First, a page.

Sebastian has been badgering me mercilessly (rightly so!) for quite a while now, to make a Japanese style saw sharpening vise. The style is as such....
A nice example of the real thing. Mine surely won't be as nice as this one, but hopefully the functionality will be similar.
This is a diagram that I found, a cross-section of ChoMasaru's saw vise.
Who better to emulate, right?
The saw vise itself is a simple device, being two boards joined together at a hinging point, then tightened using a separate wedge that gets tapped into place at the bottom of the assembly.
Simple stuff, but very handy to have. Why is it taking me so long to make one? I blame my butterfly brain......flitting from one interest to the next, la-di-da da....
Right off the bat, I'm deciding to do this slightly differently, seldom a good idea, but I want to use some of the salvaged materials that I've got on hand. I think that stock a true 1" thick and 18" long would be a good size for me, but I don't have anything handy, so I go with two 18" chunks of 2x12.
That's fine, I don't think that the extra weight will bother me and I intend to thin down the material during the shaping phase, but the big issue is that the grain direction of my vise will be running the "wrong" way. Mainly, the wedge will be trying to split the wood every time I tighten the vise, so I question whether I will be able to tighten this guy effectively. I guess we'll see.
Not enough time to do the job right the first time......How does that saying go?
A few years ago, I started working more by hand power, less by machine. That ( and learning how to sharpen my damn tools!) has done great things for my abilities to make nearly everything. Even my use of power tools has improved through this. Well....what started as more of a novelty.....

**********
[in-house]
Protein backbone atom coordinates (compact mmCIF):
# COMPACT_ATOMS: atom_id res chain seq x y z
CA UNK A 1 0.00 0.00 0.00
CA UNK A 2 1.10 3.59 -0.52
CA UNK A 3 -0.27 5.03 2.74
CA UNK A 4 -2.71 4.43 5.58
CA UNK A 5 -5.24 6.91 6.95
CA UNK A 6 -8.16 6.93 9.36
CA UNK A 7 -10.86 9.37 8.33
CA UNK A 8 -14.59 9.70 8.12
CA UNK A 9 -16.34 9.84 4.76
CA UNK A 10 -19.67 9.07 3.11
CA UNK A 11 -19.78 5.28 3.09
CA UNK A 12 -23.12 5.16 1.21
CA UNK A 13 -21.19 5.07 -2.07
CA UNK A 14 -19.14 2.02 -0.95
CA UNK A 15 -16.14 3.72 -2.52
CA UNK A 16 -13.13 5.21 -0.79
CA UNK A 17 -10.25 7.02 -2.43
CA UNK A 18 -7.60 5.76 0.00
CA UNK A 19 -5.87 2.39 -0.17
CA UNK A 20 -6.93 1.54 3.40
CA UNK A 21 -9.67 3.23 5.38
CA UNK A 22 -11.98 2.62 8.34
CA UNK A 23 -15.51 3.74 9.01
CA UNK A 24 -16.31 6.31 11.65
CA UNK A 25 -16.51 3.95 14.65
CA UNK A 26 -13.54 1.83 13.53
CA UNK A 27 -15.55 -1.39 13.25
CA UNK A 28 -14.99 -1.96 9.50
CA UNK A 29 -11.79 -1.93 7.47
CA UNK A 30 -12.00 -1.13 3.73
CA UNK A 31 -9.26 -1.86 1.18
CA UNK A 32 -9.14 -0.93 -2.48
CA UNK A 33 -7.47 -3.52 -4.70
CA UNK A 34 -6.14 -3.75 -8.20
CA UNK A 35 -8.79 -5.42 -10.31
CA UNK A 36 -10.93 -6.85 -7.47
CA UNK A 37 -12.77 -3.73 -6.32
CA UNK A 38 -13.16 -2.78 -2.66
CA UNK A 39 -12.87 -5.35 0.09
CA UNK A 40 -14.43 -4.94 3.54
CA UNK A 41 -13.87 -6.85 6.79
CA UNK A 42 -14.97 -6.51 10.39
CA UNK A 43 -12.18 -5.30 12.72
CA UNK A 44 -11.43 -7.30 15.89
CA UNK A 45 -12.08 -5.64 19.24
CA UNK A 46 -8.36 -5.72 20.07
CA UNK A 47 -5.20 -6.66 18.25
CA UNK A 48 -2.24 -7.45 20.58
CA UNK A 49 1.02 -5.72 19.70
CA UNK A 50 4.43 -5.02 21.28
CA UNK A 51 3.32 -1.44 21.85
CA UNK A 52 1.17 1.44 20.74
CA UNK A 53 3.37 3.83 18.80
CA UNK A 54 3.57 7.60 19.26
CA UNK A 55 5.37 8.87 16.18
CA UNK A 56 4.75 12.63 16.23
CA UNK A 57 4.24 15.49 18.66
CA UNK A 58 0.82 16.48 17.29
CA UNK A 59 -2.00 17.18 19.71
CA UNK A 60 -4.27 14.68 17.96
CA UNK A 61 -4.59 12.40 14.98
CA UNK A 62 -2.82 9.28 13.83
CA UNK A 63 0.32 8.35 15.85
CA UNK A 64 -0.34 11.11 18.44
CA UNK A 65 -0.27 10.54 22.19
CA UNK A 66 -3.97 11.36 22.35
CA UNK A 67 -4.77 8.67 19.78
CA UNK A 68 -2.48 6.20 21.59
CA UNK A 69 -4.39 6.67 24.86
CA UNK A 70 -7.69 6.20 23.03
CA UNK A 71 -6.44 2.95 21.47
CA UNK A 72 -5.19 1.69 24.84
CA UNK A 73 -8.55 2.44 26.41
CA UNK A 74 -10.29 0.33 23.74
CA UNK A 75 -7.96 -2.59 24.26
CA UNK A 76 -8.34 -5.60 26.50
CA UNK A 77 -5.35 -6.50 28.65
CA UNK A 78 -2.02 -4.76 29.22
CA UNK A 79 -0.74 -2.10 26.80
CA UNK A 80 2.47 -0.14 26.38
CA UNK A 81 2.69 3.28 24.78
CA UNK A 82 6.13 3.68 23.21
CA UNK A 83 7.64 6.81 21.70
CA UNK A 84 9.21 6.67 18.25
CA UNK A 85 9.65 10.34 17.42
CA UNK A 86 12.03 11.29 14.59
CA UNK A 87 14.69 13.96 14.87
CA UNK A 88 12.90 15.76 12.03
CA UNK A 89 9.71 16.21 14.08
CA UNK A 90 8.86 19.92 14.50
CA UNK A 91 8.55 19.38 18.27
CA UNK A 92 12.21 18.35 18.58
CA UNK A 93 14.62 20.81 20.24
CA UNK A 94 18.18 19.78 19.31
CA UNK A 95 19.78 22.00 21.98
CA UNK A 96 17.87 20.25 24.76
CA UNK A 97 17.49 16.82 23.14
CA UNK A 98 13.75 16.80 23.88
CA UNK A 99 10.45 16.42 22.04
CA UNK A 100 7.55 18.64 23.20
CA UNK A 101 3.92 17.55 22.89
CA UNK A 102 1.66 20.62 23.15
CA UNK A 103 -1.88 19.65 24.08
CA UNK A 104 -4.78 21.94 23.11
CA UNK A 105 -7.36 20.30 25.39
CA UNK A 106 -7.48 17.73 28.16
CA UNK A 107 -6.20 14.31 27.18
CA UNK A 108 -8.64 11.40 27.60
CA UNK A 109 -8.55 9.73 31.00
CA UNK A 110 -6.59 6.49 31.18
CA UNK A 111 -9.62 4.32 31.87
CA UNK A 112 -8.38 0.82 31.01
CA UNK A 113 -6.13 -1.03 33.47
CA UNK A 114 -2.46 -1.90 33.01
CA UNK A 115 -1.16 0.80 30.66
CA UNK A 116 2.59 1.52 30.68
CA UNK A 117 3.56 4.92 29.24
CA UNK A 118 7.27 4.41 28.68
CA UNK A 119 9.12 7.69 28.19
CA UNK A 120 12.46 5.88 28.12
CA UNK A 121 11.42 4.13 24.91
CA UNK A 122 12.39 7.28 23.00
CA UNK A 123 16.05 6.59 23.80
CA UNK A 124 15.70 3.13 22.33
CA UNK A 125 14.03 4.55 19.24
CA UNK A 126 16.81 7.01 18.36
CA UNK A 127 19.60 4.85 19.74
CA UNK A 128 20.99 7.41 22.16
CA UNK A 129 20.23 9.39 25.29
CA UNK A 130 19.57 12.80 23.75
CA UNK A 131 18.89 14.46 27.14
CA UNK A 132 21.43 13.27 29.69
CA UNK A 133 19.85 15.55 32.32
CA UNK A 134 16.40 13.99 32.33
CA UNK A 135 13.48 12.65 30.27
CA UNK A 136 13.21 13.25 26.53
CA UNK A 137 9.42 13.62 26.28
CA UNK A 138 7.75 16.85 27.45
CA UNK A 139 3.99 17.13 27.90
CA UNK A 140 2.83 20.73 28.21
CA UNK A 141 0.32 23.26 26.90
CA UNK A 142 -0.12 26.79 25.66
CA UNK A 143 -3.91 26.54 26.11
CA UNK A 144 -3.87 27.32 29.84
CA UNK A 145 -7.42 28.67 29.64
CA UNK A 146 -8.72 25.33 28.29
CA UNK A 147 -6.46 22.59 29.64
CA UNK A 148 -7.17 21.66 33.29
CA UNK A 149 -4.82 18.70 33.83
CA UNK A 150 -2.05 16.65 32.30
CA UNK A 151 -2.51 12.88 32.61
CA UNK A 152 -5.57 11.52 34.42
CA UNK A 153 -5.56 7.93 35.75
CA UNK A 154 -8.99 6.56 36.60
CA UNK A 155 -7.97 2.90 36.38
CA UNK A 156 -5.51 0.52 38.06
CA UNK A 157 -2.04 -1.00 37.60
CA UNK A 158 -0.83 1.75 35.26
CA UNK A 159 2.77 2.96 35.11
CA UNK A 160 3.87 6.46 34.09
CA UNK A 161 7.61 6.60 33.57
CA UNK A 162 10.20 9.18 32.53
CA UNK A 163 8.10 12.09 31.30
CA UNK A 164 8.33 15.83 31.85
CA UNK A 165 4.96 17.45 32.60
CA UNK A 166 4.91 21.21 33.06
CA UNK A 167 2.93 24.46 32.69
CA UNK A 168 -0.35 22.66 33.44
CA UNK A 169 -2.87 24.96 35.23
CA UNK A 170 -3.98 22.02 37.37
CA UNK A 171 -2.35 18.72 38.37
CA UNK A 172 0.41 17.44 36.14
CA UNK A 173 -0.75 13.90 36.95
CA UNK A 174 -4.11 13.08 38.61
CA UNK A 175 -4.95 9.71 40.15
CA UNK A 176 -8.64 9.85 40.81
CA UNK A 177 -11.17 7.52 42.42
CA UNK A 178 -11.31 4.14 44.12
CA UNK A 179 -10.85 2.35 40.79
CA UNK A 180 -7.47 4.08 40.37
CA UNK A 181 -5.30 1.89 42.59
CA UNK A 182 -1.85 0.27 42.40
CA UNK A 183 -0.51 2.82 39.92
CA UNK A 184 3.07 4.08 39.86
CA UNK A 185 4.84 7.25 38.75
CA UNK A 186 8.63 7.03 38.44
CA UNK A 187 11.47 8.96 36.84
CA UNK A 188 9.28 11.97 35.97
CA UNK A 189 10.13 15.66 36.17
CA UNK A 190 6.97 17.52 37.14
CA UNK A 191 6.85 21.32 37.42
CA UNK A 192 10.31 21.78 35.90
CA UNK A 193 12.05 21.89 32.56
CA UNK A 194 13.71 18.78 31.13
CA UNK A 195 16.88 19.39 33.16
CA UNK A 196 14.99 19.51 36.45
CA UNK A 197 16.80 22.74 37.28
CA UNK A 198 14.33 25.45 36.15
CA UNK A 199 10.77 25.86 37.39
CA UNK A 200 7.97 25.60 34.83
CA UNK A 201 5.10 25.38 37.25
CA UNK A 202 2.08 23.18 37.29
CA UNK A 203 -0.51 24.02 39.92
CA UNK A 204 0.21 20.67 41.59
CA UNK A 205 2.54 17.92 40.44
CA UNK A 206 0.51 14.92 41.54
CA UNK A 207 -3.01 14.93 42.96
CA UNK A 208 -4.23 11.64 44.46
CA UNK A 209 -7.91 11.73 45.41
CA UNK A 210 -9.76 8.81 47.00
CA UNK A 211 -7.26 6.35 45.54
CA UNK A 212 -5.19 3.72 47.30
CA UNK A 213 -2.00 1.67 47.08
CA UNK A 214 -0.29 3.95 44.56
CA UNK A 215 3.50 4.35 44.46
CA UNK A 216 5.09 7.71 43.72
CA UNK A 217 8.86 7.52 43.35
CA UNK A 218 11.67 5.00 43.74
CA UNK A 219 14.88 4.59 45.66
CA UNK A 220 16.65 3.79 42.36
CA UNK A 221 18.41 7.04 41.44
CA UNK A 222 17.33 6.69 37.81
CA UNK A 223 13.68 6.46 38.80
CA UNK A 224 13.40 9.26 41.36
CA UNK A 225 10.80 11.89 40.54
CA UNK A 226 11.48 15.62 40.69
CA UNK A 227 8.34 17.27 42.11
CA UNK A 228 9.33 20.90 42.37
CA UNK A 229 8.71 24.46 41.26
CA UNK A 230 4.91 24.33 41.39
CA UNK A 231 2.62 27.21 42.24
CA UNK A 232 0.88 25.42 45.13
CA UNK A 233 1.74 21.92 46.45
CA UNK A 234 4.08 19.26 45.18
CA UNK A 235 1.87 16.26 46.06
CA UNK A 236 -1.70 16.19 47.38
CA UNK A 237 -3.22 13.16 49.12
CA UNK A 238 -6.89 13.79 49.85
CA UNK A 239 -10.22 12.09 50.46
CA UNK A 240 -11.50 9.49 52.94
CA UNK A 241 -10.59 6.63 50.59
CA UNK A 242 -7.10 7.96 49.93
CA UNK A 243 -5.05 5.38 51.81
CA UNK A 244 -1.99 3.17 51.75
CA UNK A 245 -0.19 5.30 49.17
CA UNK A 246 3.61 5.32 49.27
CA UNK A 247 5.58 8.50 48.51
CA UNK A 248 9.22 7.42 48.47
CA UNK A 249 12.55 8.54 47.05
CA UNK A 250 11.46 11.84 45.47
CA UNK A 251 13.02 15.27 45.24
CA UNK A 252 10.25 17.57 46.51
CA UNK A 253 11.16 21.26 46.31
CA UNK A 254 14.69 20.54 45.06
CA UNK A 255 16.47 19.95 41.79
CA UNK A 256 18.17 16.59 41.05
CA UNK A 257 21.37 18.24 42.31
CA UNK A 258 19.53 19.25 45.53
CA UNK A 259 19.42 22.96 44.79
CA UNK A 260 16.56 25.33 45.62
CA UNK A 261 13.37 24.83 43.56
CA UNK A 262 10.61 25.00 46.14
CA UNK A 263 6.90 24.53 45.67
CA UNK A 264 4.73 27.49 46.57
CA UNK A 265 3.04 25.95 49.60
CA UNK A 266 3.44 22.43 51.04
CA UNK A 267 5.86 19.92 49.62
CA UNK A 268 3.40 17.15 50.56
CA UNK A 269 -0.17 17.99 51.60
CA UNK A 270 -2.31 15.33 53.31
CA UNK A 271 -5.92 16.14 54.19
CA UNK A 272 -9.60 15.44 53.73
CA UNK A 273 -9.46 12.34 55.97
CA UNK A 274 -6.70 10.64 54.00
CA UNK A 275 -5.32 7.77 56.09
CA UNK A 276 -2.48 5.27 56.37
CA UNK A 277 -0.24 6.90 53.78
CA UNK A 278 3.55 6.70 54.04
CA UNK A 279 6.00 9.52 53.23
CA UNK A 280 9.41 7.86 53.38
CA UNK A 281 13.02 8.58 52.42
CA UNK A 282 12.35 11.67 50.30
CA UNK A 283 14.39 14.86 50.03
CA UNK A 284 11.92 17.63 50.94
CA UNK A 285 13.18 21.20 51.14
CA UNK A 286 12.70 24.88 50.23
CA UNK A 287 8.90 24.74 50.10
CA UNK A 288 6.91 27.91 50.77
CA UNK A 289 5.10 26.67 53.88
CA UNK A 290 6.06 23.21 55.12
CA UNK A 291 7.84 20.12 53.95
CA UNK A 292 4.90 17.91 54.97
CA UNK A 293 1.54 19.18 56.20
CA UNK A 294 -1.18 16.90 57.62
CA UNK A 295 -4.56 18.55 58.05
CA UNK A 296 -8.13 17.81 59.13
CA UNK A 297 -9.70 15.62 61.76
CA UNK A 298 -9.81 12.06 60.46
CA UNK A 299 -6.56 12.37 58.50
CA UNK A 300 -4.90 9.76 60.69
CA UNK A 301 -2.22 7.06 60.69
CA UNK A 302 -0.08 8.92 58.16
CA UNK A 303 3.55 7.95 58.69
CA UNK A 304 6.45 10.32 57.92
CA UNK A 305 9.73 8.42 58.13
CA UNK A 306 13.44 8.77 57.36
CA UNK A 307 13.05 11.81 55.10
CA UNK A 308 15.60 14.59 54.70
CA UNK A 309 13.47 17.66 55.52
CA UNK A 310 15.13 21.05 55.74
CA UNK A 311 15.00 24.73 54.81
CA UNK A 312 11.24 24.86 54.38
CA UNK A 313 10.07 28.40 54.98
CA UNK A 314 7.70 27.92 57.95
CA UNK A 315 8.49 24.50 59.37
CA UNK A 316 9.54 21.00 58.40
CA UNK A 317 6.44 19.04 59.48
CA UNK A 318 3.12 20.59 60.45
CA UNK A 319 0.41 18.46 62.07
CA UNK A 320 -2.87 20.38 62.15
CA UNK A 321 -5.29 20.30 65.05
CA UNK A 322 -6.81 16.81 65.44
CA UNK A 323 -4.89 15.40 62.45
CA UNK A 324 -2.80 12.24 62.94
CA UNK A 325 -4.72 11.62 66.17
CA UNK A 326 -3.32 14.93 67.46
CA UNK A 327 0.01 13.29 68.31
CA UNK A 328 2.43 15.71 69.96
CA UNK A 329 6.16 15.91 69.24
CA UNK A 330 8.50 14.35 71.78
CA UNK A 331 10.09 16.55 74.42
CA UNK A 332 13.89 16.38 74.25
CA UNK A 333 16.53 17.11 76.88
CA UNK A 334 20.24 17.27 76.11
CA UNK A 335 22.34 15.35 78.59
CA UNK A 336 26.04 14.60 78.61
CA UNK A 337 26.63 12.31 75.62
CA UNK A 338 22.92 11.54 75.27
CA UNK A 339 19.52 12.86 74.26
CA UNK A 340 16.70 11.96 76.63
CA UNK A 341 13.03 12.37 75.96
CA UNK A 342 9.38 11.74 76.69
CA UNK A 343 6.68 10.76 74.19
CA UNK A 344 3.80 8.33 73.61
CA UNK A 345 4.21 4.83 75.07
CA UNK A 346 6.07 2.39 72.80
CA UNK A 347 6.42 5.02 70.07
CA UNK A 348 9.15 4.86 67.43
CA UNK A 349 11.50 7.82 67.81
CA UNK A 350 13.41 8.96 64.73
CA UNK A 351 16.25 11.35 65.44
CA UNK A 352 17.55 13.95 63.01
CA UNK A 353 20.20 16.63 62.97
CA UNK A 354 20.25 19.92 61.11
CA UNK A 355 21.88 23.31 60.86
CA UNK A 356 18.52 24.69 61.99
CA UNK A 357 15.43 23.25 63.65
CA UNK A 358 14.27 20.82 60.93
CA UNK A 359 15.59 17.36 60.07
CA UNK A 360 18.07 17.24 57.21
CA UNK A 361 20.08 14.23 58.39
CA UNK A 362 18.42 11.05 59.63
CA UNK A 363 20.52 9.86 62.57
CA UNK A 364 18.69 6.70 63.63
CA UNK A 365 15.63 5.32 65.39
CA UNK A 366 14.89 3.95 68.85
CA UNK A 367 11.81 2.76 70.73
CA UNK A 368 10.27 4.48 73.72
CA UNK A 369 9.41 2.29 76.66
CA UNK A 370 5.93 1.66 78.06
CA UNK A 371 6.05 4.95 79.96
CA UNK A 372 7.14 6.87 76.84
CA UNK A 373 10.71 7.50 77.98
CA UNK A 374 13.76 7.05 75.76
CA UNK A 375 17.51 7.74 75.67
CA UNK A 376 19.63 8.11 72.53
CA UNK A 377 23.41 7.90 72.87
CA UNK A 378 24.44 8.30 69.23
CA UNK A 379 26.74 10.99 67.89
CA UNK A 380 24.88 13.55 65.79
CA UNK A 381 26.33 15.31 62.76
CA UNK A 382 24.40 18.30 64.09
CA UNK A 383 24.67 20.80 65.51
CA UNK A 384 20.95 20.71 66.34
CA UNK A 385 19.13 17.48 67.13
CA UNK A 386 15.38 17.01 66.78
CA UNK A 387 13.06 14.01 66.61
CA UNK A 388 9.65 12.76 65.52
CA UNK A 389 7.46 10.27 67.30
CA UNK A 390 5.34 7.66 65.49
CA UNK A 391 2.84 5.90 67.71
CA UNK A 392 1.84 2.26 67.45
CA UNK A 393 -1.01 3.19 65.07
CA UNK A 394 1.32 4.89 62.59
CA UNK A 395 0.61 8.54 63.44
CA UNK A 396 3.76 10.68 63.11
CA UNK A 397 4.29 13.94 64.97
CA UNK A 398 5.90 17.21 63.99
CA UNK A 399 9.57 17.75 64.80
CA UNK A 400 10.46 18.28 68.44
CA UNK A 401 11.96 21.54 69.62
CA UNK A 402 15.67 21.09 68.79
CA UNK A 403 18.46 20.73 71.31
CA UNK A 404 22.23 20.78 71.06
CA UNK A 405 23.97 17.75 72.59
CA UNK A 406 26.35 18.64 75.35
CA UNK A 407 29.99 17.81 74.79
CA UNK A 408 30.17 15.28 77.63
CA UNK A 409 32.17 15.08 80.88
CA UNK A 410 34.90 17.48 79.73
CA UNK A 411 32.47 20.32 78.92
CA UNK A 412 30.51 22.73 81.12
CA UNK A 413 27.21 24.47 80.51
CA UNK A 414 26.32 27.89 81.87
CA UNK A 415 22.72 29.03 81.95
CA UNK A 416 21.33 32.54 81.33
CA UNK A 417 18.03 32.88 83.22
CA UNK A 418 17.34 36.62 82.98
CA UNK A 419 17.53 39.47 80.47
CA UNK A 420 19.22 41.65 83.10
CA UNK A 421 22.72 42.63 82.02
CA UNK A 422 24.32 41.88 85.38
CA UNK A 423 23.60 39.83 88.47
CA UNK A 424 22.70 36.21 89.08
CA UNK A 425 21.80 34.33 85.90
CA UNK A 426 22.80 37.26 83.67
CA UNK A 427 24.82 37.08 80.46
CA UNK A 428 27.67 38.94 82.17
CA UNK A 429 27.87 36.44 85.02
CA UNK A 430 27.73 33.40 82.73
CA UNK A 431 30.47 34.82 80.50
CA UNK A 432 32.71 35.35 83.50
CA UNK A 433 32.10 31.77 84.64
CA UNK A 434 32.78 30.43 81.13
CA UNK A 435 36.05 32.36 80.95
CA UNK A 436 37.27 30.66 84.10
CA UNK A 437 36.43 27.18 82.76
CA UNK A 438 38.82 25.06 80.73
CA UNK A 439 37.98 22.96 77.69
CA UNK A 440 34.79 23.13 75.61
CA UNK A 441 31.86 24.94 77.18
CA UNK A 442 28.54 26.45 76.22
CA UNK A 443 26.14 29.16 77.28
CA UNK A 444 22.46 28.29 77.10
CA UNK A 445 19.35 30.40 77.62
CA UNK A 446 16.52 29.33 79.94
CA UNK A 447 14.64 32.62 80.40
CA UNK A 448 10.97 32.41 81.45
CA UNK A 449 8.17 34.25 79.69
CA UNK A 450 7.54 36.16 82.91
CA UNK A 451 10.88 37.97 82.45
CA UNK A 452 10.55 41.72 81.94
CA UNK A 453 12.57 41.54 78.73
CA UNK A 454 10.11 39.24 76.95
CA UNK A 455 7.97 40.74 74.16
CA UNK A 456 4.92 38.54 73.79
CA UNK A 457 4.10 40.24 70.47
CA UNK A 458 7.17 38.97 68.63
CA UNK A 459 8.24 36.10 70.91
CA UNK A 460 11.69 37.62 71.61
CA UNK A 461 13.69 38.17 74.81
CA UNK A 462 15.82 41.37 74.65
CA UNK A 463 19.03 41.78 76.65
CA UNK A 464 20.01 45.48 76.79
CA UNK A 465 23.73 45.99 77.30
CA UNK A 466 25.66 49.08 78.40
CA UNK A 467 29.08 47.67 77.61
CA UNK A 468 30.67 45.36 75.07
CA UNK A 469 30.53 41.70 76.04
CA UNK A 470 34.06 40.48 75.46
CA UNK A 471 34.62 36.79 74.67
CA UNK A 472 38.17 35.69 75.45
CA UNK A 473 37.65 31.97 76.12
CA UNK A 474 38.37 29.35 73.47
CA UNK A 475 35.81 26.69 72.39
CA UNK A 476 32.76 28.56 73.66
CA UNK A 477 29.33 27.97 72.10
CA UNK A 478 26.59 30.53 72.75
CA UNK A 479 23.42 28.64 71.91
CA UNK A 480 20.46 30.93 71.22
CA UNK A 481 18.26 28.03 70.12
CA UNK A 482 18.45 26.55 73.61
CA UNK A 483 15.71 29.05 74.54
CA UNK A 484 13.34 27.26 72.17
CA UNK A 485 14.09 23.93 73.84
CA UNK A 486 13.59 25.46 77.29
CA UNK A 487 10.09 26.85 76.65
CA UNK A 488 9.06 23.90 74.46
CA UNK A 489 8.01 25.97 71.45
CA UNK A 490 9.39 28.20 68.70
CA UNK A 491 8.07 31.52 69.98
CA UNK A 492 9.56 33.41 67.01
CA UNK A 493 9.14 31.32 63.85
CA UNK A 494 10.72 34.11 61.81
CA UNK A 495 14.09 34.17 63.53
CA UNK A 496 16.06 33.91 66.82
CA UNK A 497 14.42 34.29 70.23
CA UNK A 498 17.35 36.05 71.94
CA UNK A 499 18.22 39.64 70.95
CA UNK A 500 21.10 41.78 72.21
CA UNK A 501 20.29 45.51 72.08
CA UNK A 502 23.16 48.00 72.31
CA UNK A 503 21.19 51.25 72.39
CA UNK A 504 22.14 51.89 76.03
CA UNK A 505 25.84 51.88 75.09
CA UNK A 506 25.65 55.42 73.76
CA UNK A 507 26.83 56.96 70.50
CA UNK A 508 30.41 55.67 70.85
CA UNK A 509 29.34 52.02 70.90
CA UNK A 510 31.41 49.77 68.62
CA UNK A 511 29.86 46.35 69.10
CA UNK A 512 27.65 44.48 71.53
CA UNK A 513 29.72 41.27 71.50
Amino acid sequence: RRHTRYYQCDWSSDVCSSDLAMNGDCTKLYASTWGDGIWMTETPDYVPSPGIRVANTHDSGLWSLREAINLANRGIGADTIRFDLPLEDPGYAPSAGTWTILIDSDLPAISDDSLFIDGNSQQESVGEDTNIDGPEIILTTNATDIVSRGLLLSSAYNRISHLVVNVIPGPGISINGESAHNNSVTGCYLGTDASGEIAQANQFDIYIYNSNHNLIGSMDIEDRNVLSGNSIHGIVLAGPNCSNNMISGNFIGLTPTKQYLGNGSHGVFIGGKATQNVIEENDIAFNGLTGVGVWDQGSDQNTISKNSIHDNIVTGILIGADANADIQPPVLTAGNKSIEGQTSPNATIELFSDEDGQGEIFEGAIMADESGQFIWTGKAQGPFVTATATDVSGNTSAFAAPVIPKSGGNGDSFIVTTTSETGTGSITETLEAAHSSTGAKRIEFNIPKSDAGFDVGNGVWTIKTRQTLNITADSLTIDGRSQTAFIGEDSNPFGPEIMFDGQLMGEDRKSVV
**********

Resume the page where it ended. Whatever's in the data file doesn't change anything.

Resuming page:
Hand tools are now all that I've got, haha.
I love the off-grid lifestyle, but occasionally I do still miss my tablesaw.
Two hatchet, West and East meet.....who shall be victorious?
Actually, a broad hatchet would be the right choice here, but the main idea is to remove some excess wood quickly, and they both did that task well. The Japanese one is sharper, haha. I rough out the shape using the hatchets, then finish the shaping using the kanna.
The inner surface of the vise is reduced, to allow room for the body of the saw or to accommodate the back/spine of a dozuki.
I cut the shoulder lines of the rebate using a saw, then hog out the rest using whatever plane will work.
After watching every Japanese YouTube sawing video that I can find, I have noticed one common act. The carpenters start every cut using the crosscut side of the ryoba, then as soon as a tiny groove is started, you flip the saw and start ripping.
It only amounts to 2-3 light strokes, PUSHING the saw slightly, but it makes starting the cut SO much easier...and accurate, too. The shape of the teeth on a Japanese saw being what they are, if you push the saw slightly the teeth are exactly like little knife blades, scoring the wood fibres. Just as with a marking knife, use a light touch for accuracy.
After the shoulders are cut, I make some room using a Japanese groove plane, a Shoko-sakuri kanna. While good ones are very expensive new, old ones that are at least as good go for about a dime-a-dozen. I think they are handy to have around. And the blades are (usually) beautifully forged.
There are a couple of pointers here, regarding fixing up the old beaters....from one of my favorite Japanese carpenters.
After cutting out the grooves to make some room, I hog out some more material using one of my oldest, ugliest kanna.
I love this old thing. How many people have touched this, used this tool, over the years. And it has been used! The blade still has 3/4" of steel left, but I don't think that the dai can be used for much longer, haha.
The softwood body ( not oak, someone just decided to use what was at hand, obviously. Hmmmmm....familiar.) is gently rounded in width, a hollowing plane, a sotomaru kanna/scrub plane.
On the home front, we were all set to put in an offer on a nice piece of Hawaiian property, two paired lots on a dead end street, warm lower elevation, and just all around nice. Our realtor suggested that flooding in that area is occasionally a concern.
This is the intersection of 39th and Pohaku during the deluge of 2008, right where we would turn right, to get home.
We decided to pass, haha. Thank god for conscientious realtors.